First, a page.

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We were met at the entrance by another guide who toured the site with us only to discover he wasn’t on the payroll but was free lancing as a tour guide. Nevertheless it was useful having someone to help us tour the site.
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Around 10:30 we headed out of Agra for home by which time the temperature was 36 C and taking its toll. On the way we passed the site for the Indian F1 Grand-prix Buddha International Circuit. Arriving back in Delhi around mid afternoon.
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Posted by khaimah2019 02:19 Archived in India Tagged landscapes sunsets_and_sunrises buildings people historical Comments (0)

The Red Fort or not?

Delhi day one

semi-overcast 26 °C

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After mastering the intricacies of Uber, getting it loaded on the tablet, still not sure how I did it with a UK phone number for verification, using it with cash, etc we hit the road about 11:30 for the Red Fort. The estimated fare for the ride 136 rupees the usual near collisions and shoe horn manoeuvres through the traffic we arrived there to discover it’s closed on Mondays! This is a boon for rickshaw drivers looking for tourists wanting something to do as we were gang tackled with offers to tour Old Delhi.
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Posted by khaimah2019 10:26 Archived in India Tagged buildings people historical Comments (0)

Day 2 Delhi

Dilli Haat and mor

sunny 25 °C

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The visit to the Red Fort being a bust some souvenirs became more of a priority although Gail has accumulated an assortment of pieces of bamboo that she thinks should work as planters! Getting them cleared through Canadian Customs may be more difficult? Anyway Uber delivered us to the Dilli Haat craft market, which is a government sponsored market of artisans from different the states of India. Besides local people there were also tourists from many countries. The products from carpets to fabrics, ceramics to jewelry were of varying quality but reasonably priced. Our haul was carpets, sent by courier to Canada hopefully, shirts, ornaments, etc.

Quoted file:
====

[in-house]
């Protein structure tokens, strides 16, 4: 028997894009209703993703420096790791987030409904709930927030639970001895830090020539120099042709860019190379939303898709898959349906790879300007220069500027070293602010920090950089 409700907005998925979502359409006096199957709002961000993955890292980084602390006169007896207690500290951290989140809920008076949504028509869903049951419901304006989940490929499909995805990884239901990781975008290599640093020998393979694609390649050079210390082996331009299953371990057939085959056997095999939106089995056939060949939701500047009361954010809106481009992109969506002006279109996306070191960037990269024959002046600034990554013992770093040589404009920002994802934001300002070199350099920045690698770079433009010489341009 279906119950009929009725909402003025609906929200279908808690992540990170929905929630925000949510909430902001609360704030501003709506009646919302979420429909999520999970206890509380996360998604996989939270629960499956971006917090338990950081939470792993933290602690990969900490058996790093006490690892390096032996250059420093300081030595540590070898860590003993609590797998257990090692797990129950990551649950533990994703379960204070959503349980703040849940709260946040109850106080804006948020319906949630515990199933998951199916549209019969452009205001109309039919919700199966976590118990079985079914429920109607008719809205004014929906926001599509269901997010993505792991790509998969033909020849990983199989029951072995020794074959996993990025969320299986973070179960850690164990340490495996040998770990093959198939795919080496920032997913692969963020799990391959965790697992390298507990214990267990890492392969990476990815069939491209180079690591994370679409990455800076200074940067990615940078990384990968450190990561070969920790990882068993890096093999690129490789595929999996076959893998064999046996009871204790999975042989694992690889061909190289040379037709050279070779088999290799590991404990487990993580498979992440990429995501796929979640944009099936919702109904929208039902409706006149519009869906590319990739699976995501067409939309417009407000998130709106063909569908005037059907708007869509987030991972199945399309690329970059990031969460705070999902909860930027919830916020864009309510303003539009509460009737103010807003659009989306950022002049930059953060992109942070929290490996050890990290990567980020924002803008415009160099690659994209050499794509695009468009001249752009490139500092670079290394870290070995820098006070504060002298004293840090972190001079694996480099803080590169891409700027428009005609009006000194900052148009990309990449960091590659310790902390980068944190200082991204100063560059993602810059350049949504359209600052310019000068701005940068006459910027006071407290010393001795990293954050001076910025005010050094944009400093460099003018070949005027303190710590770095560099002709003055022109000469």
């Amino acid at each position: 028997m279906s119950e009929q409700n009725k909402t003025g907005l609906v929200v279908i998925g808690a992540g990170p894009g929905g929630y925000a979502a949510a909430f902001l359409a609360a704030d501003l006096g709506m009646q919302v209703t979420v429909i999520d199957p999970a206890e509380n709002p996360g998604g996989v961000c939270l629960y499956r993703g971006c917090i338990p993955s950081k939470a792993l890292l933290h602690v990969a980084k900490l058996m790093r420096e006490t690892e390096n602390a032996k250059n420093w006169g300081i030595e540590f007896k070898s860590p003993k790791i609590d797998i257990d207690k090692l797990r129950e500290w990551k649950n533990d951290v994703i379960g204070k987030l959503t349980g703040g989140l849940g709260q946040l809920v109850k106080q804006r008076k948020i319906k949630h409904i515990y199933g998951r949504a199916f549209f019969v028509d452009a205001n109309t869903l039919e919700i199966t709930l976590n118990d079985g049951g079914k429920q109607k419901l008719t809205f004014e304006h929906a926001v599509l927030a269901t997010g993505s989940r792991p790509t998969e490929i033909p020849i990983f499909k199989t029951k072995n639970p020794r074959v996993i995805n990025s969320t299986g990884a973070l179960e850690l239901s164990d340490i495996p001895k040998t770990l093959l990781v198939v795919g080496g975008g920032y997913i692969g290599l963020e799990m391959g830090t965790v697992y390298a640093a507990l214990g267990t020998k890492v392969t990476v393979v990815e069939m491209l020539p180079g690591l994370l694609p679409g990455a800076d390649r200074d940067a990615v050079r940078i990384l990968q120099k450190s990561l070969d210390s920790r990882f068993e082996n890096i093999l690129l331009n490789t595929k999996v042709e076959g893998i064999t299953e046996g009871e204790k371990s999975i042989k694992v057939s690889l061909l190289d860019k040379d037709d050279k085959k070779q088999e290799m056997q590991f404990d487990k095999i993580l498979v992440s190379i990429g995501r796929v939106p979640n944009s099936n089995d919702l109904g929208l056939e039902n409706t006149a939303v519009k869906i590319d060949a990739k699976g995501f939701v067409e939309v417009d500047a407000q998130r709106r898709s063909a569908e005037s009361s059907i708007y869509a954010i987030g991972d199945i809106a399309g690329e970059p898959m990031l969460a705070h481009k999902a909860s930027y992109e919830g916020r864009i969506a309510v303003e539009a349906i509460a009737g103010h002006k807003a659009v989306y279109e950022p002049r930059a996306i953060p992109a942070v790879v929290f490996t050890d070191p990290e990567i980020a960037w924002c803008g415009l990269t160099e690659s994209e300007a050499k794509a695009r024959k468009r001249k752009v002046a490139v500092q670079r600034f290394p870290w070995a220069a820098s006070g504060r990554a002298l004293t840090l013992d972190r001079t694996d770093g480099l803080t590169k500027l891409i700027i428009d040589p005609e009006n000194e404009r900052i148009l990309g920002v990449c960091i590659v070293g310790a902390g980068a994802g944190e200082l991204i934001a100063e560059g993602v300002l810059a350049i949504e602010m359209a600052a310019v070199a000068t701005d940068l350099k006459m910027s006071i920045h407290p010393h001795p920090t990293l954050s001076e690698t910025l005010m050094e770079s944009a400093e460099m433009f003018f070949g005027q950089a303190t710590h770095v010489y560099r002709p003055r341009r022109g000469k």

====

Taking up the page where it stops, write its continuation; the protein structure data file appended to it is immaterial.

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Getting back was the problem, not having data on the phone makes calling Uber difficult! There was a metro stop close by, but the Delhi metro has numerous entrances for the different lines apparently and at our first attempt we were told to go to Stop One. This proved more difficult than it seemed, there were 7 in the same area. After wandering around in vane we approached a taxi with Uber decals and asked him if he would take us to Gurudwara Bangla Sahib the Sikh temple complex. For 200 rupees we had a deal the ride was through what seemed to be the embassy district of leafy tree lined roads and high walls and armed guards.
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The temple complex feeds 25 to 30 persons a day, besides the temple there’s a pool, kitchens, dining areas and cloistered areas around the pool. All are welcome and there are guides to help you understand the activities, etc. We were approached by an elderly woman, who was amused when we asked if she was a guide, but was happy to explain some of the things and show us around.
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Getting home from there was again a challenge there were rows of Tuk Tuks but after showing them the address it was decided it was too far away, but one would take us to the Metro for a 100 rupees. Again the same problem which entrance and there wasn’t anyone to explain! After being told by one disreputable looking character who would take us for 100 when we got in car it became 500! Fortunately fate intervened again and someone who had obviously been watching the street scene showed us where there was a “hot spot” where I could get online to call Uber. It was also next to a government tourist office, which also had wifi, but this was an opportunity not to be missed. So for $US120 plus tax we could visit Agra, stay overnight, visit the Taj Mahal, with a guide, and the Fort! Which was a much better deal than the one I’d found online. They even let the driver who was designated to take us drive us home for the same price Uber had offered us!
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So after another day of surprises we returned to our room.

Posted by khaimah2019 10:15 Archived in India Tagged buildings people historical delhi Comments (0)